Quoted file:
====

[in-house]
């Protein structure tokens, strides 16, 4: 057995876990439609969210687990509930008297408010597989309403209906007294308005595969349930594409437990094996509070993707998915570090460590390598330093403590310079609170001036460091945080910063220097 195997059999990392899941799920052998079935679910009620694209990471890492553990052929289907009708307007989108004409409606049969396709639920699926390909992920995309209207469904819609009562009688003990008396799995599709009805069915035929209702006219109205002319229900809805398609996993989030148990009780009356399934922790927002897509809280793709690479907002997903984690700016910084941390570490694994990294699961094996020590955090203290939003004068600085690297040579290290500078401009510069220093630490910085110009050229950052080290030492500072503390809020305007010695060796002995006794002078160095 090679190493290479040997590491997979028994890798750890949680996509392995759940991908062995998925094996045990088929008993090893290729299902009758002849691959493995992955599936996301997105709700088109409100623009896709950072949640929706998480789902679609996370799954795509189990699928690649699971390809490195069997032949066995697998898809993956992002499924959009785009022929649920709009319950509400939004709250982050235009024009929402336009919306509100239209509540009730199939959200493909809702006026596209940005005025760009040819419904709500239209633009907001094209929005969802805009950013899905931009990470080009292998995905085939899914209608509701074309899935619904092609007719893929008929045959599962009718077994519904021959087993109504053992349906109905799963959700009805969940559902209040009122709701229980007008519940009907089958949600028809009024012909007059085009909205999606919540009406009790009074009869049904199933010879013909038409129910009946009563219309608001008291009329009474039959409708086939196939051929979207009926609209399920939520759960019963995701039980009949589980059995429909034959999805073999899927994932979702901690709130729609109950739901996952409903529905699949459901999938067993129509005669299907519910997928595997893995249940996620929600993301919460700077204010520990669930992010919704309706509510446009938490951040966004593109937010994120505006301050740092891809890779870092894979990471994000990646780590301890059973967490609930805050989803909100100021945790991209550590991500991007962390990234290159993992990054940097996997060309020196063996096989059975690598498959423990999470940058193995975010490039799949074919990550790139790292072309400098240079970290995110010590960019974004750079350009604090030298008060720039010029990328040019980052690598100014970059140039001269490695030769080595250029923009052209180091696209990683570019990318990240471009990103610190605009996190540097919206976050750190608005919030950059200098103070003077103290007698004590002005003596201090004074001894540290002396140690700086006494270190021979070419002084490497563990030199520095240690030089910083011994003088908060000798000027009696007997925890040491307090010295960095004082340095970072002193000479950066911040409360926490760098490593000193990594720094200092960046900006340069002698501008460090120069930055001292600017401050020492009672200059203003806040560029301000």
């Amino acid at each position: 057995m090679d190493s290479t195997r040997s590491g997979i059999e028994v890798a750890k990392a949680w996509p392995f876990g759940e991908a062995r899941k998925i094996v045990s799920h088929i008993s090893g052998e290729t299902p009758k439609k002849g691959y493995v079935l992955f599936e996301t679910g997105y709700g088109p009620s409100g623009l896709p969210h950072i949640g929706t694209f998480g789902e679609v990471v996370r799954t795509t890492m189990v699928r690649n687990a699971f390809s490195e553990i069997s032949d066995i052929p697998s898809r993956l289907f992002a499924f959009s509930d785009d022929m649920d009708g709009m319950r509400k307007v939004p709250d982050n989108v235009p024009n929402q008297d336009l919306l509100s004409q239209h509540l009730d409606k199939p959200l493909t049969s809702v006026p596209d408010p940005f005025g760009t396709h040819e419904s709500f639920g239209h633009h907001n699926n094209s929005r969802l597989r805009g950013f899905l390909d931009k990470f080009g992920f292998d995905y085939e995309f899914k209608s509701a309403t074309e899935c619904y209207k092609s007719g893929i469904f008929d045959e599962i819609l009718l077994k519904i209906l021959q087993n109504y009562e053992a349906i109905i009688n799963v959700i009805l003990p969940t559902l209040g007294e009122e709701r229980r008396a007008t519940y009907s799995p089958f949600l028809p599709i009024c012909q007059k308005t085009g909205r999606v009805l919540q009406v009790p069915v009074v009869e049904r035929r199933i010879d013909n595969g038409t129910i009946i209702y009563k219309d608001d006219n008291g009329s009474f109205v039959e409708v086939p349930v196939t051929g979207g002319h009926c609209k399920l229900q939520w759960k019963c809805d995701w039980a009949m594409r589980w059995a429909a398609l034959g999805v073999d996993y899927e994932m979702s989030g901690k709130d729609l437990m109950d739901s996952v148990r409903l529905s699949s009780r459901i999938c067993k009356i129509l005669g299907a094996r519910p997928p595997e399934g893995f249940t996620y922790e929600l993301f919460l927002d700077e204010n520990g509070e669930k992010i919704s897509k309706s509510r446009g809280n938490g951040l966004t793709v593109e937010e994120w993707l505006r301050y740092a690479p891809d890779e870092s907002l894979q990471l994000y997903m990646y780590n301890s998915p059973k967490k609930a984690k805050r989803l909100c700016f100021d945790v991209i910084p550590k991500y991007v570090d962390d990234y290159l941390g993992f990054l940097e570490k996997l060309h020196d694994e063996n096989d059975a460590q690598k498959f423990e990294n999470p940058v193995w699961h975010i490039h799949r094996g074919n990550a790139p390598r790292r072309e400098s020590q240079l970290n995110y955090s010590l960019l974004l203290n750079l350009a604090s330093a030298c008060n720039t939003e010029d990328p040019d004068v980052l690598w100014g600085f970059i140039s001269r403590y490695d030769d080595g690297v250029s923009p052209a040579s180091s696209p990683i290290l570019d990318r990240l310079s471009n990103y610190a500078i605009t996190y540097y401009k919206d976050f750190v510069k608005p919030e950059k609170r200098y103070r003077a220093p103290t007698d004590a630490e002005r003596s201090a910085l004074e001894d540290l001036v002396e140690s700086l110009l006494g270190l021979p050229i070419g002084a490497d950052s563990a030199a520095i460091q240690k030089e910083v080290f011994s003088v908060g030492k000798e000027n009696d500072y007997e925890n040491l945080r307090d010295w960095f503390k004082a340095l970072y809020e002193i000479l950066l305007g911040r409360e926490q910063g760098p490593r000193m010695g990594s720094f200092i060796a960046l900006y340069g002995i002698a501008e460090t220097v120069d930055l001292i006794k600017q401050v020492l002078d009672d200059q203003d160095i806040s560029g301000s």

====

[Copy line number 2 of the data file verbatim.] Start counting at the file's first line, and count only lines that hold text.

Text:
């Protein structure tokens, strides 16, 4: 057995876990439609969210687990509930008297408010597989309403209906007294308005595969349930594409437990094996509070993707998915570090460590390598330093403590310079609170001036460091945080910063220097 195997059999990392899941799920052998079935679910009620694209990471890492553990052929289907009708307007989108004409409606049969396709639920699926390909992920995309209207469904819609009562009688003990008396799995599709009805069915035929209702006219109205002319229900809805398609996993989030148990009780009356399934922790927002897509809280793709690479907002997903984690700016910084941390570490694994990294699961094996020590955090203290939003004068600085690297040579290290500078401009510069220093630490910085110009050229950052080290030492500072503390809020305007010695060796002995006794002078160095 090679190493290479040997590491997979028994890798750890949680996509392995759940991908062995998925094996045990088929008993090893290729299902009758002849691959493995992955599936996301997105709700088109409100623009896709950072949640929706998480789902679609996370799954795509189990699928690649699971390809490195069997032949066995697998898809993956992002499924959009785009022929649920709009319950509400939004709250982050235009024009929402336009919306509100239209509540009730199939959200493909809702006026596209940005005025760009040819419904709500239209633009907001094209929005969802805009950013899905931009990470080009292998995905085939899914209608509701074309899935619904092609007719893929008929045959599962009718077994519904021959087993109504053992349906109905799963959700009805969940559902209040009122709701229980007008519940009907089958949600028809009024012909007059085009909205999606919540009406009790009074009869049904199933010879013909038409129910009946009563219309608001008291009329009474039959409708086939196939051929979207009926609209399920939520759960019963995701039980009949589980059995429909034959999805073999899927994932979702901690709130729609109950739901996952409903529905699949459901999938067993129509005669299907519910997928595997893995249940996620929600993301919460700077204010520990669930992010919704309706509510446009938490951040966004593109937010994120505006301050740092891809890779870092894979990471994000990646780590301890059973967490609930805050989803909100100021945790991209550590991500991007962390990234290159993992990054940097996997060309020196063996096989059975690598498959423990999470940058193995975010490039799949074919990550790139790292072309400098240079970290995110010590960019974004750079350009604090030298008060720039010029990328040019980052690598100014970059140039001269490695030769080595250029923009052209180091696209990683570019990318990240471009990103610190605009996190540097919206976050750190608005919030950059200098103070003077103290007698004590002005003596201090004074001894540290002396140690700086006494270190021979070419002084490497563990030199520095240690030089910083011994003088908060000798000027009696007997925890040491307090010295960095004082340095970072002193000479950066911040409360926490760098490593000193990594720094200092960046900006340069002698501008460090120069930055001292600017401050020492009672200059203003806040560029301000």